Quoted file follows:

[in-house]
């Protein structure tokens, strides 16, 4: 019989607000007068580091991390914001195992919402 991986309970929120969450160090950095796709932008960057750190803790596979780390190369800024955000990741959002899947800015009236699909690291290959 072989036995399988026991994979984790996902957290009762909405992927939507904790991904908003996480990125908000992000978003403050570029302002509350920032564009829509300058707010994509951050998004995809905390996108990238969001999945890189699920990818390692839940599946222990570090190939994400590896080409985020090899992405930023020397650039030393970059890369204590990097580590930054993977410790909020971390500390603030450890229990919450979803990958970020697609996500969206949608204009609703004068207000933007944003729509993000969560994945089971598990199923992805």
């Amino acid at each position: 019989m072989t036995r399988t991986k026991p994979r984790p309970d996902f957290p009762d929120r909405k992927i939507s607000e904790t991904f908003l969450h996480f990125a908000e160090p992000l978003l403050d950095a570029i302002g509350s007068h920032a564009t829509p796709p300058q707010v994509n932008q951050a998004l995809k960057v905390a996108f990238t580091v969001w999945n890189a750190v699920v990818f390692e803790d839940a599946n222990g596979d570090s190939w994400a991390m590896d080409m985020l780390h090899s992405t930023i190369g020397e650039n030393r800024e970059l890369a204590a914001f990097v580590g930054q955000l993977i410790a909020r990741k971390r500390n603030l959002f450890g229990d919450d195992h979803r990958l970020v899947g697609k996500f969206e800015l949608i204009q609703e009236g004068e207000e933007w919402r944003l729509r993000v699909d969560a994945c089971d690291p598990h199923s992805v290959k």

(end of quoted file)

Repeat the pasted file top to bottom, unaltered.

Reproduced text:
[in-house]
């Protein structure tokens, strides 16, 4: 019989607000007068580091991390914001195992919402 991986309970929120969450160090950095796709932008960057750190803790596979780390190369800024955000990741959002899947800015009236699909690291290959 072989036995399988026991994979984790996902957290009762909405992927939507904790991904908003996480990125908000992000978003403050570029302002509350920032564009829509300058707010994509951050998004995809905390996108990238969001999945890189699920990818390692839940599946222990570090190939994400590896080409985020090899992405930023020397650039030393970059890369204590990097580590930054993977410790909020971390500390603030450890229990919450979803990958970020697609996500969206949608204009609703004068207000933007944003729509993000969560994945089971598990199923992805």
């Amino acid at each position: 019989m072989t036995r399988t991986k026991p994979r984790p309970d996902f957290p009762d929120r909405k992927i939507s607000e904790t991904f908003l969450h996480f990125a908000e160090p992000l978003l403050d950095a570029i302002g509350s007068h920032a564009t829509p796709p300058q707010v994509n932008q951050a998004l995809k960057v905390a996108f990238t580091v969001w999945n890189a750190v699920v990818f390692e803790d839940a599946n222990g596979d570090s190939w994400a991390m590896d080409m985020l780390h090899s992405t930023i190369g020397e650039n030393r800024e970059l890369a204590a914001f990097v580590g930054q955000l993977i410790a909020r990741k971390r500390n603030l959002f450890g229990d919450d195992h979803r990958l970020v899947g697609k996500f969206e800015l949608i204009q609703e009236g004068e207000e933007w919402r944003l729509r993000v699909d969560a994945c089971d690291p598990h199923s992805v290959k």